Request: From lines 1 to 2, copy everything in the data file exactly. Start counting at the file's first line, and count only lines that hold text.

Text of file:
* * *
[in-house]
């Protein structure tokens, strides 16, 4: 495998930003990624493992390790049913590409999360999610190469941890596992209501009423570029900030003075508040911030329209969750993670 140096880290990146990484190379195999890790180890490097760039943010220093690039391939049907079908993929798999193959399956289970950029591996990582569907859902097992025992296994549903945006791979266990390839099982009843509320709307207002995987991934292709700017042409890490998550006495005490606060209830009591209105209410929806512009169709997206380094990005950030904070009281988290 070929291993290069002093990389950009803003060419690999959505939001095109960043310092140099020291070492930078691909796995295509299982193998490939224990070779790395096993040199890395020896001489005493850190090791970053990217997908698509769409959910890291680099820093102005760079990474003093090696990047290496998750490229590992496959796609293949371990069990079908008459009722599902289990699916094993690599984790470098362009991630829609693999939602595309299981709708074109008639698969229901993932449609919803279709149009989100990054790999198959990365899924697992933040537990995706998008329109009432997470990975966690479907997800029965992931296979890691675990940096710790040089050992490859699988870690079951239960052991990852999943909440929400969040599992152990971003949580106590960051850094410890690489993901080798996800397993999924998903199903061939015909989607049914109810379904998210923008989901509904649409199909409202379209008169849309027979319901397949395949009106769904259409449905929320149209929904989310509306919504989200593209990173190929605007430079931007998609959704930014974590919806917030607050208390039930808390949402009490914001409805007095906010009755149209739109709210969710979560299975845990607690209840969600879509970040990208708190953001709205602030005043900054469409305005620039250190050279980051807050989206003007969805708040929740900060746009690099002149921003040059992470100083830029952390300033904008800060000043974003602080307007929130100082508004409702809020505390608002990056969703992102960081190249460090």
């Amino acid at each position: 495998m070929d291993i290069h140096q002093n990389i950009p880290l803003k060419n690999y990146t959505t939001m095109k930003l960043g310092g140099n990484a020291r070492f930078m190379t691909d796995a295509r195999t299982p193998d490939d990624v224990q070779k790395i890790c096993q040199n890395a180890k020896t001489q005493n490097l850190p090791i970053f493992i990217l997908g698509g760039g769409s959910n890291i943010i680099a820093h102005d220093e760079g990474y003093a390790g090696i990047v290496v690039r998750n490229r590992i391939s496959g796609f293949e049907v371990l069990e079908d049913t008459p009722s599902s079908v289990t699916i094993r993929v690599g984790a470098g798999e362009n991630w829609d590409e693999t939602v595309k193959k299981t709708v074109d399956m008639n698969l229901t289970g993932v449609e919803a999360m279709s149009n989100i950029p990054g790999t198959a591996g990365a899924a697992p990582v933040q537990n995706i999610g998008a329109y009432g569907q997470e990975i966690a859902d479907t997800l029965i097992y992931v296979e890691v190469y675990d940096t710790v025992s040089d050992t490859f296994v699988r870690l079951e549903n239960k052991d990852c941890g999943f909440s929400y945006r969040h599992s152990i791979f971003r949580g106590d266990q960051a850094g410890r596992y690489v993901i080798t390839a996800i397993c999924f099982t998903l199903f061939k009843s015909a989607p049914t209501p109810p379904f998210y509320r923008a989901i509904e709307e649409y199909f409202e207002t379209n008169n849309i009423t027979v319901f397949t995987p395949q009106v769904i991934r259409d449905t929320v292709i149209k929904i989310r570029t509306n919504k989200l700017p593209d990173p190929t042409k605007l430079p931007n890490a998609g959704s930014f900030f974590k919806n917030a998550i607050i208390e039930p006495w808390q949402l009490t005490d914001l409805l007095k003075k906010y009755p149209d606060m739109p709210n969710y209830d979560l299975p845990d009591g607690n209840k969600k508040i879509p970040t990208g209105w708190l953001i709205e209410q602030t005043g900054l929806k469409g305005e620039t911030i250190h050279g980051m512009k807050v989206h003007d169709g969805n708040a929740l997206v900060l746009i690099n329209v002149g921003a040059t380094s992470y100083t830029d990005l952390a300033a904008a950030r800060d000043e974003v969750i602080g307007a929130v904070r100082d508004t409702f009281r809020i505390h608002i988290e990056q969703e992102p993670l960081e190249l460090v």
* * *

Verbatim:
[in-house]
């Protein structure tokens, strides 16, 4: 495998930003990624493992390790049913590409999360999610190469941890596992209501009423570029900030003075508040911030329209969750993670 140096880290990146990484190379195999890790180890490097760039943010220093690039391939049907079908993929798999193959399956289970950029591996990582569907859902097992025992296994549903945006791979266990390839099982009843509320709307207002995987991934292709700017042409890490998550006495005490606060209830009591209105209410929806512009169709997206380094990005950030904070009281988290 070929291993290069002093990389950009803003060419690999959505939001095109960043310092140099020291070492930078691909796995295509299982193998490939224990070779790395096993040199890395020896001489005493850190090791970053990217997908698509769409959910890291680099820093102005760079990474003093090696990047290496998750490229590992496959796609293949371990069990079908008459009722599902289990699916094993690599984790470098362009991630829609693999939602595309299981709708074109008639698969229901993932449609919803279709149009989100990054790999198959990365899924697992933040537990995706998008329109009432997470990975966690479907997800029965992931296979890691675990940096710790040089050992490859699988870690079951239960052991990852999943909440929400969040599992152990971003949580106590960051850094410890690489993901080798996800397993999924998903199903061939015909989607049914109810379904998210923008989901509904649409199909409202379209008169849309027979319901397949395949009106769904259409449905929320149209929904989310509306919504989200593209990173190929605007430079931007998609959704930014974590919806917030607050208390039930808390949402009490914001409805007095906010009755149209739109709210969710979560299975845990607690209840969600879509970040990208708190953001709205602030005043900054469409305005620039250190050279980051807050989206003007969805708040929740900060746009690099002149921003040059992470100083830029952390300033904008800060000043974003602080307007929130100082508004409702809020505390608002990056969703992102960081190249460090």